HARMONY - Ray McLennan was left feeling a little blue after garbage pickup day this week.
That's because of all five of the garbage bags he had placed out for disposal were still there after the truck had come and gone.
And while the rejection sticker placed on one of the bags told part of the tale - McLennan had used blue bags instead of the clear variety for four of his bags - he was left wondering why the fifth dark bag was also passed up.
"The garbage had been picked up in these without a problem for the last, almost a year now," the Harmony resident said.
Last January 1, Colchester County's clear bag program officially when into effect, after undergoing a four-month education phase.
What that stipulates is that residents are permitted a maximum of six garbage bags per pickup every other week. Of that number, one dark (privacy) bag is permitted while all others must be clear bags.
Blue, green, yellow or other such 'transparent' bags are not permitted for garbage. They must be completely clear.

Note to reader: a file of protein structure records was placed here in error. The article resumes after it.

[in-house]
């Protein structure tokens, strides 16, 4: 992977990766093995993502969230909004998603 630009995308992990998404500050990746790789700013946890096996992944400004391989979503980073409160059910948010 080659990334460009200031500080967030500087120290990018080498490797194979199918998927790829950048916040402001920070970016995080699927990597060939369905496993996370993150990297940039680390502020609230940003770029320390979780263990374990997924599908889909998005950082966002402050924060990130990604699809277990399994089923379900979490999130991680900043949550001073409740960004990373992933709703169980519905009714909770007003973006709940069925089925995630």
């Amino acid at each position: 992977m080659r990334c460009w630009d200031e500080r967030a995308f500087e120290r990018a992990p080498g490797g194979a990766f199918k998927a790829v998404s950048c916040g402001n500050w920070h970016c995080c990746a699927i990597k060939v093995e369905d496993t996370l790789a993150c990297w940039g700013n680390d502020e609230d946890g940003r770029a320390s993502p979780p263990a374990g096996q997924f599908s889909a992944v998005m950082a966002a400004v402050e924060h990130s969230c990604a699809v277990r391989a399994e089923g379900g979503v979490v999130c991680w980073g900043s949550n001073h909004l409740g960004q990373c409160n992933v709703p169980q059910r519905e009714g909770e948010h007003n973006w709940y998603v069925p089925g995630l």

Both clear bags and blue bags, however, are permitted for recyclables. And that is precisely where McLennan's confusion stemmed from.
"I was a little shocked because when you look up the definition of clear on the Internet, it says transparent, must be able to see through. And I read the brochure from Colchester and it said clear. Those are tinted but they are still clear and transparent," he said, referring to his blue bags.
McLennan purchases blue bags because they are both cheaper than other varieties and because they are made of recycled materials.
Conversely, however, McLennan said his research has shown that 90 per cent of the clear bags are virgin material.
"Which means more waste, more petro chemicals. So if we're supposed to be going green, how did we end up going to, away from a recycled product, to having to purchase, you know, the virgin material, which is petro chemical, gas and oil and everything else? So it's counter productive," he said.
Municipal waste reduction manger Darlyne Proctor said there is no question that McLennan's one black bag should have been picked up. But she said the garbage collector was correct in rejecting the blue bags and placing a sticker with them to indicate why.
As for the fact that McLennan has been regularly placing the bulk of his garbage in blue bags, she said, he was lucky in getting away with it for as long as he did.
McLennan said there is not much chance of it happening again.
"Now that I'm aware, that's fine," he said. "I mean, I will never forget now."